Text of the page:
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Mol Biochem Parasitol. 1997 Jul;87(1):13-28.

Characterization of macromolecular transport pathways in malaria-infected erythrocytes.

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Department of Pathology, Anatomy and Cell Biology, Jefferson Medical College, Philadelphia, PA 19107, USA.


We have previously provided evidence for a pathway in Plasmodium falciparum-infected erythrocytes, coined the parasitophorous duct pathway, which provides serum (macro)molecules direct access to intraerythrocytic parasites . The present study addresses the purity of the fluorescent macromolecules used to define the duct pathway and provides ultrastructural evidence for its presence. The fluorescent tracers used to characterize transport remain intact during their incubation with infected erythrocytes. Transport of macromolecules in the external medium or host cell cytosol to the intracellular parasites is shown to occur by two distinct pathways. Fluorescent dextrans in the erythrocyte cytosol are ingested by the parasite via a specialized organelle, the cytostome, and are transported to the parasite food vacuole. Transport through this pathway occurs throughout the asexual life cycle. By contrast, fluorescent dextrans in the external medium bypass the erythrocyte cytosol, and are internalized by the parasite by a process resembling fluid-phase endocytosis. Serial sections of mature parasites fixed and stained by various methods for transmission electron microscopy reveal areas of apparent membrane continuity between the erythrocyte membrane and the parasitophorous vacuolar membrane that surrounds the parasite, that could leave the parasites exposed to the external medium. Using carboxylate and amidine-modified fluorescent latex spheres and laser scanning confocal microscopy, macromolecules up to 50-70 nm in diameter are found to have direct access to intraerythrocytic parasites. This size exclusion is consistent with the dimensions of the parasitophorous duct pathway revealed by electron microscopy. This investigation reports for the first time the existence of two, distinct macromolecular transport pathways in malaria-infected erythrocytes.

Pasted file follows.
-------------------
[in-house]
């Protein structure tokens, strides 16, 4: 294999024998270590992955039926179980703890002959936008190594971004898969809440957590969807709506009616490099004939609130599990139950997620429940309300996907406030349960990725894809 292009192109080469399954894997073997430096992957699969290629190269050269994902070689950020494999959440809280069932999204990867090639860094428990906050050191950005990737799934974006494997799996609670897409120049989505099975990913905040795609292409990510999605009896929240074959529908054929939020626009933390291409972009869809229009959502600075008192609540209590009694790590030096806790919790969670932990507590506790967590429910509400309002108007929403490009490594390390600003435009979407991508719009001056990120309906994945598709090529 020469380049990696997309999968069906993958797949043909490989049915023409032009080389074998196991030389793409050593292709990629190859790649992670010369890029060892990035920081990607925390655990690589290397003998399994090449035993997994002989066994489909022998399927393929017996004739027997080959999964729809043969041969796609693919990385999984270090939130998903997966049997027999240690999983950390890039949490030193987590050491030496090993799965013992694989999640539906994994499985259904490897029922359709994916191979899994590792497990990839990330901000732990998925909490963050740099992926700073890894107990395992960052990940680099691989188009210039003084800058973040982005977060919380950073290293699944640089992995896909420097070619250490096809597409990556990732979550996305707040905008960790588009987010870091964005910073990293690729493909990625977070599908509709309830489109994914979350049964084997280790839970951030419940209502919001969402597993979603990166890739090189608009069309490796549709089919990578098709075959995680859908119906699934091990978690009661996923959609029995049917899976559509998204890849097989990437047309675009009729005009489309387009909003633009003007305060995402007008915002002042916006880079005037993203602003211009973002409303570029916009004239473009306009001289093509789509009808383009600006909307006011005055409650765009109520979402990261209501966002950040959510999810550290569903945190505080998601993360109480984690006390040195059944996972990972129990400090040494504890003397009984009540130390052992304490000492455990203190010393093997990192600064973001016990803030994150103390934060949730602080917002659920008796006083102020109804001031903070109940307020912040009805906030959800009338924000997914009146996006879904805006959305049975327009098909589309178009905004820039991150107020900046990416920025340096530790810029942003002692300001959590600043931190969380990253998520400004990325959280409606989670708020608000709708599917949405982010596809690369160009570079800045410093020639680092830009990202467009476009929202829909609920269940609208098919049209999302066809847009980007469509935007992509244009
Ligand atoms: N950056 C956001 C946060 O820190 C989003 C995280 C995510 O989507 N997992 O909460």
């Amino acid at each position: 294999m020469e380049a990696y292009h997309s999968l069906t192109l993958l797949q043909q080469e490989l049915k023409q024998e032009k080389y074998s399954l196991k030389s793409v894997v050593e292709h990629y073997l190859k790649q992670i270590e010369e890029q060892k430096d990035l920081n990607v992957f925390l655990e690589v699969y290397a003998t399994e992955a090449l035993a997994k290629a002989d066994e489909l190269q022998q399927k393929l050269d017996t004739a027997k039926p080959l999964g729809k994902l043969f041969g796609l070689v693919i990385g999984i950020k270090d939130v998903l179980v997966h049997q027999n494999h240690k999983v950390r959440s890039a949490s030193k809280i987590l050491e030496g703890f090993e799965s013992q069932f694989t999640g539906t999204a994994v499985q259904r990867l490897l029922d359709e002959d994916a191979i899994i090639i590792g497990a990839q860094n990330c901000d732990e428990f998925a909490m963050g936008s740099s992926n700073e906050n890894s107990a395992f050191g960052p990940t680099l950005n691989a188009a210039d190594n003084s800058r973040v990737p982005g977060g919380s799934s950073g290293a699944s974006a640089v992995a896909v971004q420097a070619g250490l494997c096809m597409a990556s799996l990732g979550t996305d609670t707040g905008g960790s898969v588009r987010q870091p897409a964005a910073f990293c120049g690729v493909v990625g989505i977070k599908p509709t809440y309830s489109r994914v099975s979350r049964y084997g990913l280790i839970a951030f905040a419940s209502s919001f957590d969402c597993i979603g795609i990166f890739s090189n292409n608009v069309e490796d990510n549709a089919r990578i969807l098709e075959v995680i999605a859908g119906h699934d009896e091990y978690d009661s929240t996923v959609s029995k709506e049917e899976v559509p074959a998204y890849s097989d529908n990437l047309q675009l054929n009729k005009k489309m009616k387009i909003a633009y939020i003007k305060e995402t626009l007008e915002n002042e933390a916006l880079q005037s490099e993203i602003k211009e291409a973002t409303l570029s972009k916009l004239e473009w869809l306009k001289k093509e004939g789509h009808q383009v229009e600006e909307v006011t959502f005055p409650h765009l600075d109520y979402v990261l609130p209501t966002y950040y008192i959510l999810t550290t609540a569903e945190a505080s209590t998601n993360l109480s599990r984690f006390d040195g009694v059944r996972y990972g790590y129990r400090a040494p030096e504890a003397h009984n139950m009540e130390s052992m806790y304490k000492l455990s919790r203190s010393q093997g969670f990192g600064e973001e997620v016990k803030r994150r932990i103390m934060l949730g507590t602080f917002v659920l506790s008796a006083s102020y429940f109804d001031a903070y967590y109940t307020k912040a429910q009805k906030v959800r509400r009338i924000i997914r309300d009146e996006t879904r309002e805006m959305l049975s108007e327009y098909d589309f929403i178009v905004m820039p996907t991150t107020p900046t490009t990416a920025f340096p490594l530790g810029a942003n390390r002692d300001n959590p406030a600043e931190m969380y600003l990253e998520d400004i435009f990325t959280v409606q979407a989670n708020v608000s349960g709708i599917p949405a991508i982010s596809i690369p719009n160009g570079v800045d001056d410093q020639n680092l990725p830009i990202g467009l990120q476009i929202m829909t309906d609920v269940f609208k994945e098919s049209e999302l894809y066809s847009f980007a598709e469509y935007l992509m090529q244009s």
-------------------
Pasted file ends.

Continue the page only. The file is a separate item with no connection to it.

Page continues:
[Indexed for MEDLINE]

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